PCMark shows that the Galaxy S7 is generally well-optimized, with good performance in native Android APIs, although devices like the OnePlus 3 pull ahead in general, likely due to differences in DVFS, lower display resolution, more RAM, and similar changes as the hardware is otherwise quite similar. In general though unless you get something with a Kirin 95x in it you aren't going to get performance much better than what you find in the Galaxy S7, although the software optimization in cases like the writing test could be better for the Snapdragon 820 version of the phone.

DiscoMark - Android startActivity() Cold Runtimes

DiscoMark - Android startActivity() Hot Runtimes

As hinted by the PCMark results, the Galaxy S7 with the Snapdragon 820 is really nothing to write home about when it comes to actual software optimizations, while the Exynos 8890 version is significantly faster in comparison. The fastest devices by far here are still the Kirin 950-equipped phones, but even from cold start launches the HTC 10 is comparable, and pulls ahead slightly when the applications are pre-loaded into memory. The OnePlus 3 and Xiaomi Mi5 are closer to what the S820 GS7 should be achieving, which is really more a testament to just how strangely slow the Galaxy S7 with Snapdragon 820 is.

Overall though, the Galaxy S7 in both iterations are acceptably fast for general purpose tasks. However, with that said the Snapdragon 820 variant is noticeably slower, and the software stack seems to be less optimized for whatever reason even after multiple post-launch OTAs and all the latest app updates. Given that these devices have locked bootloaders it's difficult to really go deep and try to figure out exactly what's causing these issues, but it's likely that Samsung Mobile has the engineering staff to do this and resolve these issues as a 600 USD phone really shouldn't be performing worse than a 400 USD phone. On the bright side, the Exynos 8890 variants perform quite well here, with performance comparable to top devices and often beating out Snapdragon 820 devices, although usually not by a huge margin.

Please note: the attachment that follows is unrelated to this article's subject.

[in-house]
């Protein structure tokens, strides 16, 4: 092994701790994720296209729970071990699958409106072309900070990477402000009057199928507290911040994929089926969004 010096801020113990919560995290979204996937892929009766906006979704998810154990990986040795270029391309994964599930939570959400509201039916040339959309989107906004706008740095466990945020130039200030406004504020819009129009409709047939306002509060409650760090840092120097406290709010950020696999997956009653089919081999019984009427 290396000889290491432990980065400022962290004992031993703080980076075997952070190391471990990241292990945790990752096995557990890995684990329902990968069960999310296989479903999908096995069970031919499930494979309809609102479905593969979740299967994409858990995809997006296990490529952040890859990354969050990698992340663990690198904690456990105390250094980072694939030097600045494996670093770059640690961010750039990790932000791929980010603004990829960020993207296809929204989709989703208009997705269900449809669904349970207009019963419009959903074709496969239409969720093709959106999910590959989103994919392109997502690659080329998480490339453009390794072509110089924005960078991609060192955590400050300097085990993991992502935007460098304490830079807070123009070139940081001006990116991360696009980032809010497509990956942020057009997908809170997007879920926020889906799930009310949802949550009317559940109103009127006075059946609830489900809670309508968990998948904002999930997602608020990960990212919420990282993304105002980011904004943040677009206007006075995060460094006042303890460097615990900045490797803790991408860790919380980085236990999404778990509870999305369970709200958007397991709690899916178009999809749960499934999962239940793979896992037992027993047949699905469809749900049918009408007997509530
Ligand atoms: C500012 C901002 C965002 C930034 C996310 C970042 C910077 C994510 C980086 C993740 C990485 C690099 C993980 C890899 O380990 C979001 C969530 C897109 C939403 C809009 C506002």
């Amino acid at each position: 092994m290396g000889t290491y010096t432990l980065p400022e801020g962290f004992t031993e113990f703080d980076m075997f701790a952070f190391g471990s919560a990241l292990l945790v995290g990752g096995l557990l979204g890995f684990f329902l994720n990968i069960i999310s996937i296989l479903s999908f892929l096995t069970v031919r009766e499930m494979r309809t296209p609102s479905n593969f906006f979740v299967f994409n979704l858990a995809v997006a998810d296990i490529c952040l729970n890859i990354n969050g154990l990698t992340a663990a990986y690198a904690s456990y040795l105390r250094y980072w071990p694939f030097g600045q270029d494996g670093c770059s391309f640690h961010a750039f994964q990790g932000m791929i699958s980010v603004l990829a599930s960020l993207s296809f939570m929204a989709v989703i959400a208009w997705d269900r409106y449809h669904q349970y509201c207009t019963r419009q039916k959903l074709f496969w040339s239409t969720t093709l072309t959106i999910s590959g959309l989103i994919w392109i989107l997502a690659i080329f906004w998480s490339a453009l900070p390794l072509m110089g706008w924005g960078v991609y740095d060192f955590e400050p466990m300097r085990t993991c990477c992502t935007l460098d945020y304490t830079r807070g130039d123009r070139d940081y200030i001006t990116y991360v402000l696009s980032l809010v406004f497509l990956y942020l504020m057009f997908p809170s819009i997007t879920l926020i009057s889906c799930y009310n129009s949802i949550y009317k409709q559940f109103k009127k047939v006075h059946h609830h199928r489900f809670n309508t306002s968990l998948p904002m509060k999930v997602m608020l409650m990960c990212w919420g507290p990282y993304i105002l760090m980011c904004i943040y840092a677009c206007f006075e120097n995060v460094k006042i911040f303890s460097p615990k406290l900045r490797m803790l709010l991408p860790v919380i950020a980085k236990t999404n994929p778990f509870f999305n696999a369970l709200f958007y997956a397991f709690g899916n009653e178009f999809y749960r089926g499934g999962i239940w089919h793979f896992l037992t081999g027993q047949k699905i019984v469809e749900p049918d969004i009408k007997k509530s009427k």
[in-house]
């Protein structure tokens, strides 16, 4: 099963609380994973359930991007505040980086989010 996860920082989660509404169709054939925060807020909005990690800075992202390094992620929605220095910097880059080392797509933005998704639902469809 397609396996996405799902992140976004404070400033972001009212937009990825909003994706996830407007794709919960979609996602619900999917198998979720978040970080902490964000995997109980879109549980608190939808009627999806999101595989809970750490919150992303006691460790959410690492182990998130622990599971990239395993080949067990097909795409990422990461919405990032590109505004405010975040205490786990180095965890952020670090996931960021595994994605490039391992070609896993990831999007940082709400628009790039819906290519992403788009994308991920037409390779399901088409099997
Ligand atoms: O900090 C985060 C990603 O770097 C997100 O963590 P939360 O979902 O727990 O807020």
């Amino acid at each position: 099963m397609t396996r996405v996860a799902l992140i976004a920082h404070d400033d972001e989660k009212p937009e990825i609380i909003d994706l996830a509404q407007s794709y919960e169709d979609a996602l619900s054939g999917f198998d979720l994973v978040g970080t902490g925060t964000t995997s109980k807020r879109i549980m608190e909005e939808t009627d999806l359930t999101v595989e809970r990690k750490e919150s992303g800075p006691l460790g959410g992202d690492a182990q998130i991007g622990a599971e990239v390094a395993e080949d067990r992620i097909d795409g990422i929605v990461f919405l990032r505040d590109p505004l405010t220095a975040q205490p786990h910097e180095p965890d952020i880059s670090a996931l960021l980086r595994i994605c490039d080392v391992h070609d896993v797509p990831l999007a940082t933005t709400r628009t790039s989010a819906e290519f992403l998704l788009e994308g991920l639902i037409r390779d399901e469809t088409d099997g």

Introduction and Battery Life Revisited System Performance Cont'd
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  • phexac - Tuesday, July 5, 2016 - link

    "I heard iphone sales are an all time low. Are you suggesting Apple is still selling more iphones than Samsung is selling their Galaxy series?"